GP: I [will] put on my metaphorical running shoes. I had a conversation with Dean Lilly about how to start building my schedule in those first few months. As everybody is coming onto campus, and it’s a new year, it’s a great opportunity to go to anything I’m invited to as much as humanly possible. So that might be an editorial board meeting. Obviously I’m going to go to an SG meeting. But is there another group that’s not one of the big, obvious ones that will be great for me to have an opportunity to go visit? And then I’m going to have to go seek that out some, too. But the first thing is for me to go meet as many people on campus as possible. That’s students, but it’s also student affairs staff, so I understand their issues and needs and programs they’re working on, and faculty and academic staff, because I need to know what’s going on there, too. So the first few months will be like trying to drink out of the fire hose.

DT: Sounds painful.
GP: Actually, it’s fun. Going all over campus and being new, and getting to say “talk to me,” tell me, because it’s safe to do. Because I didn’t create the program, I’m not going to get upset about it, I don’t have any vested interest in the status quo, so people are going to be really open about what’s working and what’s not. It is a priceless opportunity to learn about the campus and what’s going on.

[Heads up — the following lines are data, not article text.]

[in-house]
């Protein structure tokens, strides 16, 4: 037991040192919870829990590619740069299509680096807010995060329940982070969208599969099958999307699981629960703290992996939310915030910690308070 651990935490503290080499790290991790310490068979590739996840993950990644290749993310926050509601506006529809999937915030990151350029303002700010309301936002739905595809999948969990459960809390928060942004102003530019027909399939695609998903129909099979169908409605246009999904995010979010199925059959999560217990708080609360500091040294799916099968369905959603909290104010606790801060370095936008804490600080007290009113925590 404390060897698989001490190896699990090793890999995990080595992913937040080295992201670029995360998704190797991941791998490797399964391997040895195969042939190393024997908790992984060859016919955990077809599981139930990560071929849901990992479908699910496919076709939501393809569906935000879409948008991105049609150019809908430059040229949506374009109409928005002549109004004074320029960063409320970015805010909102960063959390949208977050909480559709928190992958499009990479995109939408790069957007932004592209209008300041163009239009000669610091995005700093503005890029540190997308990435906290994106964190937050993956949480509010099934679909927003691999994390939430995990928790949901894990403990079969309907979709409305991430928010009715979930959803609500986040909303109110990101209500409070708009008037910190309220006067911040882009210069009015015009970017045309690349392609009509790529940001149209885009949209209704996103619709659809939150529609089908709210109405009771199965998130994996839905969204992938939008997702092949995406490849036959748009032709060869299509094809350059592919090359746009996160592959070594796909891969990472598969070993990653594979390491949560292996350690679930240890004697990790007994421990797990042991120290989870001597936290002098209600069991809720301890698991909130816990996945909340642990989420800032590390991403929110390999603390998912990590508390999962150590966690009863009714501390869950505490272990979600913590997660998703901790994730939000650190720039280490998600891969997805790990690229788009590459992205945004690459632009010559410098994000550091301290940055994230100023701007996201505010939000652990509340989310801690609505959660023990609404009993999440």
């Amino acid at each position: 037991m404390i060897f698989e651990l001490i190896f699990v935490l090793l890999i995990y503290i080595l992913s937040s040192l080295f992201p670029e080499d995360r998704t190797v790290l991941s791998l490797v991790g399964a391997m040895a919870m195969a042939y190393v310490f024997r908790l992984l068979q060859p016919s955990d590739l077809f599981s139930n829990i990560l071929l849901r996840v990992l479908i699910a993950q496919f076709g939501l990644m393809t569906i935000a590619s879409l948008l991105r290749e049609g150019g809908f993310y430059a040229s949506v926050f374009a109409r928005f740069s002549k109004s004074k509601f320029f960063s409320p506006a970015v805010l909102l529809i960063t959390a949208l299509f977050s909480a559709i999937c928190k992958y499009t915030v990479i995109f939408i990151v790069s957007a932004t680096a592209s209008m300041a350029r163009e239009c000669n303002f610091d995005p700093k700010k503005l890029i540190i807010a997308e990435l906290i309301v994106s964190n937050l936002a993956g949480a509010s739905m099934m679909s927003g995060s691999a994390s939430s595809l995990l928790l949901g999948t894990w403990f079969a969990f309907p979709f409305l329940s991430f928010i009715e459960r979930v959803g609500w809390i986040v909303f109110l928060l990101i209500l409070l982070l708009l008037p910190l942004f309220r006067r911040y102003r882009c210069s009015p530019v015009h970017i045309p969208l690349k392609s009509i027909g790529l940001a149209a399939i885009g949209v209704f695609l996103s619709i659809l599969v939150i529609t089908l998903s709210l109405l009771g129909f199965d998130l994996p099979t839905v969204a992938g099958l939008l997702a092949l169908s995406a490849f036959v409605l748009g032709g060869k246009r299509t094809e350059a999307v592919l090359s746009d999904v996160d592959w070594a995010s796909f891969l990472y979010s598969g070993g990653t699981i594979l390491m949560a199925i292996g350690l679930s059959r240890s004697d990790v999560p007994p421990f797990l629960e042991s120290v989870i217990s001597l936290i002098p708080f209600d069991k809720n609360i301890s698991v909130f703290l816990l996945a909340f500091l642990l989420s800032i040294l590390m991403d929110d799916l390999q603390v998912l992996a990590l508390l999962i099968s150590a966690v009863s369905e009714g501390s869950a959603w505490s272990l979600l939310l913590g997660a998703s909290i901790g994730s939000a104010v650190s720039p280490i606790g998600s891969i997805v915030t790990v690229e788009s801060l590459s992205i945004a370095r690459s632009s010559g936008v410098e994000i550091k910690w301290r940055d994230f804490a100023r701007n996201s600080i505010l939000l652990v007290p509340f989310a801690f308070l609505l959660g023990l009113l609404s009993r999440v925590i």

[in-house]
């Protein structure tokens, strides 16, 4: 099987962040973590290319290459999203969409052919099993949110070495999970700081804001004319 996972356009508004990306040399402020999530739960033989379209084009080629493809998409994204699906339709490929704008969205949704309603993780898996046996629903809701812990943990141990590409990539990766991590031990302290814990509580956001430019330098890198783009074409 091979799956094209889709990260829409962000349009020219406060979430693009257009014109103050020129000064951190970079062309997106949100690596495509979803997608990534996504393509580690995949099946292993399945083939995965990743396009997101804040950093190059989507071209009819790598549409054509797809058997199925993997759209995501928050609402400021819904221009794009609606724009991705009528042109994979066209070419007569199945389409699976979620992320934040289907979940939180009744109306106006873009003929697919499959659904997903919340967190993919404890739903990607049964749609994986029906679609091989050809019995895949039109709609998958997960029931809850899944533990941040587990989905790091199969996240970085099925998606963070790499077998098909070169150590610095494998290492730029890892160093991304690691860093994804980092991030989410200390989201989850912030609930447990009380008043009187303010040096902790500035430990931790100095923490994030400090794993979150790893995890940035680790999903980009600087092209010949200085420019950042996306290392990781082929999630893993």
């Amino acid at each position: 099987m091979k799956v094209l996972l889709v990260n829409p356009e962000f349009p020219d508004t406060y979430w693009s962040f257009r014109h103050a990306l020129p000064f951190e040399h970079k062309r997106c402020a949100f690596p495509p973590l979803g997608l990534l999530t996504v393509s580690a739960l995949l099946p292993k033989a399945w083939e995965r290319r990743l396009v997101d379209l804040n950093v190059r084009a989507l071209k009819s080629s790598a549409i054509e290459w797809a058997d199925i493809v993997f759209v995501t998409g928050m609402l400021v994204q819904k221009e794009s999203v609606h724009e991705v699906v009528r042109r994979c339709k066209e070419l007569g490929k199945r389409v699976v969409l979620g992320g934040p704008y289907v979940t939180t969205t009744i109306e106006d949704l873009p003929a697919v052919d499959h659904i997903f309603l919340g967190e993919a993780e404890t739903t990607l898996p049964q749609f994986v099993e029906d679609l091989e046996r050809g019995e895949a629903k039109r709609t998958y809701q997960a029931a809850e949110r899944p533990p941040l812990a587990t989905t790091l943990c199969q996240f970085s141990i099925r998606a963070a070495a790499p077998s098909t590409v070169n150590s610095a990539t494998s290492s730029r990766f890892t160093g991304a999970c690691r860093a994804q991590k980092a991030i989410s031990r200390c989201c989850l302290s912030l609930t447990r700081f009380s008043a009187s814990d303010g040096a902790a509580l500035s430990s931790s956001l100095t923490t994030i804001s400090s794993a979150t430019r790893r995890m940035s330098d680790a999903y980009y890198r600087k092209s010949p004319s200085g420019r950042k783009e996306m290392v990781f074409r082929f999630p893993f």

DT: What were the missteps of your predecessor that you intend to avoid no matter what?
GP: (Laughs). I can’t talk about my predecessor. I saw Barbara Bush speak shortly after President Clinton was elected and she was very clear -- respect the office sort of thing. If you’ve been on a campus at any time, if you’ve made a decision, somebody is not going to like that decision. That is a hard reality of being an administrator, there are decisions that have to be made, you make the best ones possible, some people will like them and some people won’t. So, do we make goofs as human beings? Yeah. You hope to mitigate those and go on. So I’m not going to talk about my predecessor. What I am going to say is there is a strong student and student affairs culture on the UT Austin campus, that is really an asset and creates a lot of opportunities. Part of why UT Austin is so much fun and so challenging is that the people who are part of that community care passionately, and they often disagree passionately. My job is to work through that as best as possible, to find the best solution for the campus as a whole, and how do we work together to solve those problems. I think it’s one of the best jobs on campus.

DT: Is there one leader on campus who you believe is crucial to the future of the University?